The Lowell-Woodward Hardware Company v. G.

R Woods, question the plaintiff's corporate existence, unless upon a
et. al. Partners as the Superior Leasing Company showing that his obligation to make payment would be thereby
Supreme Court of Kansas, 1919. 104 Kan. 729, 180 p. 734 affected.

FACTS The payee was styled in the note, "The Lowell-Woodward
Lowell-Woodward Hardware Company (Plaintiff), describing Hardware Company," a title which prima facie imports a
itself as a Colorado corporation, brought an action against corporation.
several persons alleged to constitute a partnership, upon a
promissory note. Judgment was rendered for the plaintiff. There is some difference of opinion as to whether one
contracting with an organization styling itself a "company,"
On appeal, one of the defendants, Ed. Semke, denied the there being nothing further in the language used to indicate its
plaintiff’s corporate existence, or him being a member of the character, the term "corporation" not being employed, can be
partnership described. heard to deny its corporate capacity when sued by it upon the
contract.
A witness for the plaintiff testified that it was a corporation. He
said that the plaintiff was running a hardware store and that he The defendant, having given his promise to pay the sum
inferred it was a corporation from its name and its mode of indicated to the payee named, should not be permitted to
doing business and that a bank president had told him it was a escape or delay performance by raising an issue as to the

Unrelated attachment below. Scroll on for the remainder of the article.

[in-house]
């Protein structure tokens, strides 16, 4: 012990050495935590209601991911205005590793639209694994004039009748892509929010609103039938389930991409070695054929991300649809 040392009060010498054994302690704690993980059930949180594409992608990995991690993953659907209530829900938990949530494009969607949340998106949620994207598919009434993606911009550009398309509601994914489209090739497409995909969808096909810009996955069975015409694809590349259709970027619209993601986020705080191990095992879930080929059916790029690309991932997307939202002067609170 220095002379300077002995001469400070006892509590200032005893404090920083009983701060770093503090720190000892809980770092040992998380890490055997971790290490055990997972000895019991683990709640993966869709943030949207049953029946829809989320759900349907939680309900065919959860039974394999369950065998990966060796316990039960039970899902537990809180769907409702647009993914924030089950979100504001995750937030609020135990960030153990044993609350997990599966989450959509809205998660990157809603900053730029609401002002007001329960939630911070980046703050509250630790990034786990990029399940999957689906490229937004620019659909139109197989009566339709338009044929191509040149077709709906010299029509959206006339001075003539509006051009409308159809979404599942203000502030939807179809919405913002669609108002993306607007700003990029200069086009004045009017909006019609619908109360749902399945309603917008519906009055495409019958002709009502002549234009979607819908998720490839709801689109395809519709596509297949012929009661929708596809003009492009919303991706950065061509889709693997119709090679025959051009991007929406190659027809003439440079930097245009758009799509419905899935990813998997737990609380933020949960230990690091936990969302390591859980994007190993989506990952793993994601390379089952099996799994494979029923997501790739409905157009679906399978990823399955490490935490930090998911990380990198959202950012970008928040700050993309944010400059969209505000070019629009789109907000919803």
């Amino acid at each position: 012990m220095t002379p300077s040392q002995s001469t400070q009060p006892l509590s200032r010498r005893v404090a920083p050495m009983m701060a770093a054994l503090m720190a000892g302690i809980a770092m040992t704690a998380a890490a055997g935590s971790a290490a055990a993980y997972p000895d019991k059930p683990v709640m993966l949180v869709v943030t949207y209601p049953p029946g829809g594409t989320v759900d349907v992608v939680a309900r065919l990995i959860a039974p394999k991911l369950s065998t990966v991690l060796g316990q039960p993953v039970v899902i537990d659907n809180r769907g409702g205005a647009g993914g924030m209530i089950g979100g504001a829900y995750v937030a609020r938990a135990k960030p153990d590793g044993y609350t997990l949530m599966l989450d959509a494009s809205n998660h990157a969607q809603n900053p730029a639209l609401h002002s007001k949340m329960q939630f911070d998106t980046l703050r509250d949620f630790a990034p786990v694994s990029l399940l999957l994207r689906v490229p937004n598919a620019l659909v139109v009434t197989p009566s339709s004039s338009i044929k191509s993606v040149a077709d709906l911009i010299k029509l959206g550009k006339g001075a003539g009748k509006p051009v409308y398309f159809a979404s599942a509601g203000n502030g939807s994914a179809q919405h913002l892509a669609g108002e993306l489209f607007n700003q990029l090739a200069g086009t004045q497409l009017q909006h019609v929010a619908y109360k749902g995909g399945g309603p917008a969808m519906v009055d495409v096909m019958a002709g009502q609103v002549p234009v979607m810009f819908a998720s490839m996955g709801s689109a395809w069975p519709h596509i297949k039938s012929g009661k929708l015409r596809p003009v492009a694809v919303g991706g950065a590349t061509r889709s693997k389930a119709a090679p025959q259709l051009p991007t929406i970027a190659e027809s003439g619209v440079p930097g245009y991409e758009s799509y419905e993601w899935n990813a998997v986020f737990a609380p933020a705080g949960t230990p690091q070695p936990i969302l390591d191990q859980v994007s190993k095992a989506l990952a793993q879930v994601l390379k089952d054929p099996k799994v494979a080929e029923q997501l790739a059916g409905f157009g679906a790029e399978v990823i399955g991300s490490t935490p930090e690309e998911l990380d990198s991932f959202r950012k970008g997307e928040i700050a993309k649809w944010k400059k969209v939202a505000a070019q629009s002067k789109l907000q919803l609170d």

corporation. character of the organization to which he is indebted, unless
his substantial rights might be thereby affected, which would
Apparently, the defendant in this case issued a promissory only be under exceptional conditions.
note in favor of the payee indicated as “The Lowell-Woodward
Hardware Company.” It is thoroughly settled that in such a situation the defendant
cannot attack the regularity of the plaintiff's organization, or
ISSUE take any advantage of the fact that it has no legal standing as a
Whether the defendant can deny the existence of the corporation. No good reason is apparent why, having explicitly
corporation in order to escape his liability from the promissory promised to make payment to the concern by which he is sued,
note. he should be permitted to question its de facto, any more than
its de jure, character--to inject into the case an issue having no
HELD bearing on his obligation to make payment.
No. One who enters into a contract with a party described
therein as a corporation is precluded, in an action brought Defendants were engaged in business as a firm in Colorado
thereon by such party under the same designation, from under “Super Leasing Company” which was signed to the note
denying its corporate existence. sued on and that the appellant was a member of the company.
He also testified that he had been a member until 1912 but had
In accordance with modern views of good practice and to withdrawn from it.
promote substantial justice, the court ruled that one who has
signed a promissory note running to a payee described by a Decision in favor of plaintiff was supported by evidence.
name appropriate to a corporation, although not employing that Judgment is affirmed.
term, cannot, in an action brought against him thereon by such
payee, in which it alleges itself to be a corporation, be heard to